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We have $2$ sets, $A=\{a_1,a_2,a_3\}$ and $B=\{b_1,b_2,b_3\}$ with $a_i, b_j\in\mathbb{Z}$.

Is there any condition on elements of $A$ and $B$ that yield $A+B=\{a_i+b_j| i,j \in\{1,2,3\}\}$ or $A.B=\{a_i.b_j| i,j \in\{1,2,3\}\}$ have $3$ distinct elements with any multiplicities?

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1 Answer 1

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$A+B$ must have at least four members. The elements $a_1+b_1, a_1+b_2,$ and $a_1+b_3$ are all distinct. $a_2+b_1, a_2+b_2$ and $a_2+b_3$ cannot be a permutation of the first three, as the first three sum to $3a_1+b_1+b_2+b_3$ which must be different from $3a_2+b_1+b_2+b_3$, which is the sum of the second three. $A=B=\{0,1,2\}$ shows we can get to five. Five is the minimum as Fan Zheng shows below.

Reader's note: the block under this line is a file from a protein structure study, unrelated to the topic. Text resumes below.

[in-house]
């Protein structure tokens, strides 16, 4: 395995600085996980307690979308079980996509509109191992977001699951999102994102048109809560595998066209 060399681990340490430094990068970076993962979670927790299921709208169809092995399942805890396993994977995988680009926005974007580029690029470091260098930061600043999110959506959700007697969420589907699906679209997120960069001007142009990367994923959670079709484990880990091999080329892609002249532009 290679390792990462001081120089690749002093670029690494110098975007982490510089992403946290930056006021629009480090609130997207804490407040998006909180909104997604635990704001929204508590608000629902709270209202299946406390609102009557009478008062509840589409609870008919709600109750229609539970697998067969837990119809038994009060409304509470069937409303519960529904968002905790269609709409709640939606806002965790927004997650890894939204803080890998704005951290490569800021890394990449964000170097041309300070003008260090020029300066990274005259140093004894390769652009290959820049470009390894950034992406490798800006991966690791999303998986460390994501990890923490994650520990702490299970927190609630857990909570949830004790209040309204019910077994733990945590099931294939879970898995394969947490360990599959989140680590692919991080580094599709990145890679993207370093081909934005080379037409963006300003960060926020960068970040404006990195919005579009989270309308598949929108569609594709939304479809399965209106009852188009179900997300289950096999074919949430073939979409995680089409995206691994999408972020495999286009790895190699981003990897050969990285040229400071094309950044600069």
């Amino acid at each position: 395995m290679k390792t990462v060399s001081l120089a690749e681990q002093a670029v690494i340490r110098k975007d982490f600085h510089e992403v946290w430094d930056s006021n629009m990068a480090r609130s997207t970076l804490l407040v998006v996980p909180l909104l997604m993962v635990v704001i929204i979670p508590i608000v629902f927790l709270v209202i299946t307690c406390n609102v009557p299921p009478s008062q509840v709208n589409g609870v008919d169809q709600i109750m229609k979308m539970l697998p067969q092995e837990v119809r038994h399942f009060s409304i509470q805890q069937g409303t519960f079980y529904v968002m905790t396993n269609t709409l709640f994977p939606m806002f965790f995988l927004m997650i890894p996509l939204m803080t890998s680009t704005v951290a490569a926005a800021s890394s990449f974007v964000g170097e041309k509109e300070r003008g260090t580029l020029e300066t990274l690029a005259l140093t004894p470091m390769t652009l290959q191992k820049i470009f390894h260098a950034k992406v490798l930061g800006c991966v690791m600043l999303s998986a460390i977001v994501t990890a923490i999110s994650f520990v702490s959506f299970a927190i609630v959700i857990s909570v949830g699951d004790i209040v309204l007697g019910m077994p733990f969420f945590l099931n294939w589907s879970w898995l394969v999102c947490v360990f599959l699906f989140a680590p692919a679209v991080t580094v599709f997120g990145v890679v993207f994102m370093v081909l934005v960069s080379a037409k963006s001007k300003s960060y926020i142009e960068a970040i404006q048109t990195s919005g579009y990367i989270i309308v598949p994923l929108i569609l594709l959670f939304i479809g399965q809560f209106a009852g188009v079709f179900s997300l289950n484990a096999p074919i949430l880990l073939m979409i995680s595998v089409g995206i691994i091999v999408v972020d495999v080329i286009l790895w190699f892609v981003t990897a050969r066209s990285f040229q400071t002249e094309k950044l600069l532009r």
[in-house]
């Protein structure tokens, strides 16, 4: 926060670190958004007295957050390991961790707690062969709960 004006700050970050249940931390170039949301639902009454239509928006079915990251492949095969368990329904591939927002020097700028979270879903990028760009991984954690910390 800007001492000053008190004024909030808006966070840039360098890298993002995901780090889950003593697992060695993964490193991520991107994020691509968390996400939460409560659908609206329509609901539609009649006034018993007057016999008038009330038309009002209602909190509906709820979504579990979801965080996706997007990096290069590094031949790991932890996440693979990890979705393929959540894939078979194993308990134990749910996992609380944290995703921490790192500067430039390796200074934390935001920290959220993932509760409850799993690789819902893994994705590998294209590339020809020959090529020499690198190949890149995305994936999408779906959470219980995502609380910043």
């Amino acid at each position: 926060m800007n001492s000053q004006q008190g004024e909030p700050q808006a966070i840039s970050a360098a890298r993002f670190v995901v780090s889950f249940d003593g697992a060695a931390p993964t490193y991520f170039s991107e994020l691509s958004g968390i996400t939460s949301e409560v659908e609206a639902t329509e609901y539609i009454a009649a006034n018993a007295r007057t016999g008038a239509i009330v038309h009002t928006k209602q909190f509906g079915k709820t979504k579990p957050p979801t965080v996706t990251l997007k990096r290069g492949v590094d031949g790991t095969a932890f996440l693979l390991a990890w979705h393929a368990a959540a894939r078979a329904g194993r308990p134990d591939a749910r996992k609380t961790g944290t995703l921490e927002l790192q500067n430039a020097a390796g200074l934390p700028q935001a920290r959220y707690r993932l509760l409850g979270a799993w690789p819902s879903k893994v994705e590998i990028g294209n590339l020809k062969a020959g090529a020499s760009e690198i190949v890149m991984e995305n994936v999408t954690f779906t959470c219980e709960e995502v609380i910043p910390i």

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  • $\begingroup$ WLOG suppose $a_1<a_2<a_3$ and $b_1<b_2<b_3$. Then $a_1+b_1<a_1+b_2<a_1+b_3<a_2+b_3<a_3+b_3$, so $|A+B|\ge5$. $\endgroup$
    – Fan Zheng
    Commented Sep 27, 2016 at 17:14
  • $\begingroup$ Sorry for the downvote, but it is not the same for products, because multiplication by nonpositive numbers does not preserve the ordering. In fact, $|A.B|$ can be 3. This happens when $A=B=\{-1,0,1\}$ and $A.B$ is then also $\{-1,0,1\}$. $\endgroup$
    – Fan Zheng
    Commented Sep 27, 2016 at 17:17
  • $\begingroup$ @FanZheng: Good points. Thanks. $\endgroup$ Commented Sep 27, 2016 at 19:09

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